The journey that ultimately brought us to the Heart of Darkness was built on years of exploration into the world of beer. It started mundanely enough, like any Englishman growing up in the 80’s I was bombarded with marketing telling me beers were ‘reassuringly expensive” or “probably the best Lager in the world”. I fell for it and thought that’s all life had to offer, picked my favorite mundane lager style and championed it.
I moved to Taiwan in my early 20’s and continued to drink mundane lagers. Beers that are really just good for getting drunk and giving killer hangovers. I returned to the UK to study Chinese. It was there that I had my first “eureka” moment with beer.
I visited a Taiwanese friend in Edinburg and there in a bottle shop I happened across a bottle of McEwan’s IPA. I don’t know what drew me to this bottle or why I brought it but in hindsight it was the point of divergence. It blew my mind, a beer with big hops and a wonderful Malt profile something I had never experienced before. The experience haunted my memories but as hard as I searched I couldn’t find this wonderful beer south of the border in London so I started experimenting with British Ales. Suddenly those cozy winters evenings in old country English pubs took on a whole new meaning as a new world of flavor opened up before and I started exploring the wonderful world of real Ale.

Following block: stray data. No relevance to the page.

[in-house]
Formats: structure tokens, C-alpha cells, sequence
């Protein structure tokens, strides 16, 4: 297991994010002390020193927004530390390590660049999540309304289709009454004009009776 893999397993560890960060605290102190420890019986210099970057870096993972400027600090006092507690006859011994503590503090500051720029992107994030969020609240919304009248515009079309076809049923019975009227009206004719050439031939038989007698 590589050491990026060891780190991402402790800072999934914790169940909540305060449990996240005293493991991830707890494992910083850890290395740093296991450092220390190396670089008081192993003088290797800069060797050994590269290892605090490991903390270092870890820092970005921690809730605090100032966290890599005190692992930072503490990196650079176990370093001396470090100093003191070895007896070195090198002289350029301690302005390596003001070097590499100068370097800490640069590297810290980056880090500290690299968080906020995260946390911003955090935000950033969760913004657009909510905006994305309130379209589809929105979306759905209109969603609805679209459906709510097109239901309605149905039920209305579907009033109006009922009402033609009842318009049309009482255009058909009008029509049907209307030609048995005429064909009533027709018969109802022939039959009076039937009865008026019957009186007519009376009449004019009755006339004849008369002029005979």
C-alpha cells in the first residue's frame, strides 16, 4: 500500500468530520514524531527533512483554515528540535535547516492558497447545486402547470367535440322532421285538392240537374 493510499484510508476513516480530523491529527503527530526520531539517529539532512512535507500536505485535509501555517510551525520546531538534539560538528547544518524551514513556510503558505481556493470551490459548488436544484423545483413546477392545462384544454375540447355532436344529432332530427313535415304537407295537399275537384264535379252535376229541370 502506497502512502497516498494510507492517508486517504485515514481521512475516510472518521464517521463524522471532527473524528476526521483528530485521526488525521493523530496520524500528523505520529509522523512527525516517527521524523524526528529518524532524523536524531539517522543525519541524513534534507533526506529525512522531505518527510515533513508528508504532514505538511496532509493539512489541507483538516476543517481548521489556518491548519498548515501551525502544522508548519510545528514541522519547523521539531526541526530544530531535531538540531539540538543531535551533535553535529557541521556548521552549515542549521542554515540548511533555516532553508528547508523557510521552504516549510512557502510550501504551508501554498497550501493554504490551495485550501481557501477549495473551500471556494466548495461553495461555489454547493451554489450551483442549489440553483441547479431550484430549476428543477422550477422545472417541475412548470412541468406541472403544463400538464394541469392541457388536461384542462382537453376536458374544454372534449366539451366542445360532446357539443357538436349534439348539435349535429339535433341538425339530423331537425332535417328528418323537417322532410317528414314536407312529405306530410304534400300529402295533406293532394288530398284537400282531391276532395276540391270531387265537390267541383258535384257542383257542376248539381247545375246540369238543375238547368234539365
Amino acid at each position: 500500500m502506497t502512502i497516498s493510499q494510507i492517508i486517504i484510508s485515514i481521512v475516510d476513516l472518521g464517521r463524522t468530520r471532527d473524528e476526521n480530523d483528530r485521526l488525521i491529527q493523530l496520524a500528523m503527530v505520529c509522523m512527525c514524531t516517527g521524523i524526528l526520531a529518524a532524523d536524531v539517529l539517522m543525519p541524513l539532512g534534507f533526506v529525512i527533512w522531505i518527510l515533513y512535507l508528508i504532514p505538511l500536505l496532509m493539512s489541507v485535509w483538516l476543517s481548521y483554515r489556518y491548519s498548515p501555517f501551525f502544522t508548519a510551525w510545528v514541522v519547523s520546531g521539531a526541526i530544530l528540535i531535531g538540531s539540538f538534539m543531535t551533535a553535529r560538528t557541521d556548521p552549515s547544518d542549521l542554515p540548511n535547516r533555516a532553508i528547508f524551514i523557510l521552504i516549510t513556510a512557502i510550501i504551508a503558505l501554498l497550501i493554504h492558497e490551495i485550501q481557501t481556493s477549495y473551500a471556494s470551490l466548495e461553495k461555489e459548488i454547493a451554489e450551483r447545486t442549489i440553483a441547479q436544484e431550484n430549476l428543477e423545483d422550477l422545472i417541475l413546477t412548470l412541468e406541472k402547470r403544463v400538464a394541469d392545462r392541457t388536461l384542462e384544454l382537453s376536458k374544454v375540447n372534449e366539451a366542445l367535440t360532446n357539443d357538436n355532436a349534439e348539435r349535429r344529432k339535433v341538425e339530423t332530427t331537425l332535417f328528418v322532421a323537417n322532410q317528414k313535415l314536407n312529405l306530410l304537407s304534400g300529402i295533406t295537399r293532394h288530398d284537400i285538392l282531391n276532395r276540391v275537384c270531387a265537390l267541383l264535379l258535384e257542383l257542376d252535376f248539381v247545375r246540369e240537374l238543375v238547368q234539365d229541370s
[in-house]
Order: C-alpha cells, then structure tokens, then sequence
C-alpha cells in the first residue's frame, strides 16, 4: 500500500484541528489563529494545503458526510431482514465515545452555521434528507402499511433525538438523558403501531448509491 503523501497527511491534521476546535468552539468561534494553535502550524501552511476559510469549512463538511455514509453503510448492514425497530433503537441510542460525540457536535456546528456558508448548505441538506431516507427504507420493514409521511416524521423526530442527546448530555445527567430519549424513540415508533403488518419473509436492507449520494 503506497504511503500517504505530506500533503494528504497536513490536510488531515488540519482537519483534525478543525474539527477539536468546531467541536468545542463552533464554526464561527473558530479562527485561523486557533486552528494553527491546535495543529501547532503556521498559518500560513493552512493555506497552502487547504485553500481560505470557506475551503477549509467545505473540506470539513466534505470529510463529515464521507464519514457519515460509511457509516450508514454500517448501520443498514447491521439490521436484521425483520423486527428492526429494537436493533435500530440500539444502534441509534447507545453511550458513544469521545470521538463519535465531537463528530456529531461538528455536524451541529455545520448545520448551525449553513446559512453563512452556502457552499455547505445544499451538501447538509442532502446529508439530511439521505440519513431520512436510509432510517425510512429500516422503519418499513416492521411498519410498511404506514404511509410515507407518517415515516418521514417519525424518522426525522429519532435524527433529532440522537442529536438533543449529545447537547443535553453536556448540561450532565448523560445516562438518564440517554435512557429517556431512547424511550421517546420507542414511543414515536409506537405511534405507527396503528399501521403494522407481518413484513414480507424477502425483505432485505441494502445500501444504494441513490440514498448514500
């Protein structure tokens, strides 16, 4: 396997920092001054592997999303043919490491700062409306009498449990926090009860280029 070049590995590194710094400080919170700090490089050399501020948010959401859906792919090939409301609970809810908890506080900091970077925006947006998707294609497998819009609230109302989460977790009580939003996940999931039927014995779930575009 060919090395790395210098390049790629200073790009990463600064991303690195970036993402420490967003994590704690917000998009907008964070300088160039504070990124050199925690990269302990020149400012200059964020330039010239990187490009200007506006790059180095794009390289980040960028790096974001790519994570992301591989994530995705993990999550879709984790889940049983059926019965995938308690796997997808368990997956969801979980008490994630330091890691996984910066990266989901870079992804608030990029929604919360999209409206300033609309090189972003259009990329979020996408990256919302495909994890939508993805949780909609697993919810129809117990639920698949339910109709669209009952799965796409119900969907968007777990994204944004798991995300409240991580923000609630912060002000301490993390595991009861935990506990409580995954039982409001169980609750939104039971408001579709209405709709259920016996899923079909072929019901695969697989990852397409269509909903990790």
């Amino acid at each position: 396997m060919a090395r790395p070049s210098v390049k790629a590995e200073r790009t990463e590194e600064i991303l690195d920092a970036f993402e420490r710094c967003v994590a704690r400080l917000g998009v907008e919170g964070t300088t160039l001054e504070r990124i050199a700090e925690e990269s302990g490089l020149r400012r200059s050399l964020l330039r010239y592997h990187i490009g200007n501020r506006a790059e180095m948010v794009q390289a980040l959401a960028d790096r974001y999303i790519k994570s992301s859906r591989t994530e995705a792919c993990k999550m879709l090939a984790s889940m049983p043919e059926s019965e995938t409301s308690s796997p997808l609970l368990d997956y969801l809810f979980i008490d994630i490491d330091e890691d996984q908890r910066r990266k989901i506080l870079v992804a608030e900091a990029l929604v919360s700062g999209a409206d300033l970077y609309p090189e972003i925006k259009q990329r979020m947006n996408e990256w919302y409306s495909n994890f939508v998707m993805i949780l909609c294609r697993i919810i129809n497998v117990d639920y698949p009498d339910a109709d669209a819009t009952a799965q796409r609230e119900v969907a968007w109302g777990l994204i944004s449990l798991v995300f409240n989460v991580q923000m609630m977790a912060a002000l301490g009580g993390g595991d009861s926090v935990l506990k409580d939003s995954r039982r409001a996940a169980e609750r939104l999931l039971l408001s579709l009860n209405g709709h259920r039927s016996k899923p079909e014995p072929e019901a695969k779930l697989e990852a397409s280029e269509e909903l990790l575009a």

After I graduated university I decided to head West and moved to New York. This filled me with fear and trepidation, all I could think was I can’t go back!
I can’t survive in a world of Bud, Bud Lite, Coors, Coors Lite, Michelob, and Michelob Lite! So, I found myself at my welcome to the US party at my apartment in New York lamenting to a good friend of mine worrying about how I would get good beer. At the time, my fridge was full of Bud! He laughed and said, “come with me, I have something to show you’. We walked 200 meters around the corner from my apartment to a beer barn. To my sheer joy it was filled with a world of amazing beer, the craft beer revolution was about 10 years old at this point and there were hundreds of cool breweries making amazingbeers. John and I went home like excited kids and my journey into American craft beer was officially underway.
Over the 8 years I lived in the US I made it my personal mission in life to try as many craft beers as possible. There was an amazing Polish Deli at the bottom of the road from my second home in Brooklyn. It was owned by a total beer geek who curated the most impressive selection of craft beer I have ever seen, even to this day. I managed to try new beers from new breweries every day and put on about 15kg in the process. It was worth every kilo! Happy years of exploration took me from my first love Sierra Nevada Pale Ale, a classic and still a personal favorite to what were then bigger beers like my much-loved Dogfish Head 60 minute IPA. Dogfish Head are, and have always been, one of my great inspirations. Their birth story and their constant search for new and different beers is now part of our DNA along with their relentless pursuit of marketing excellence.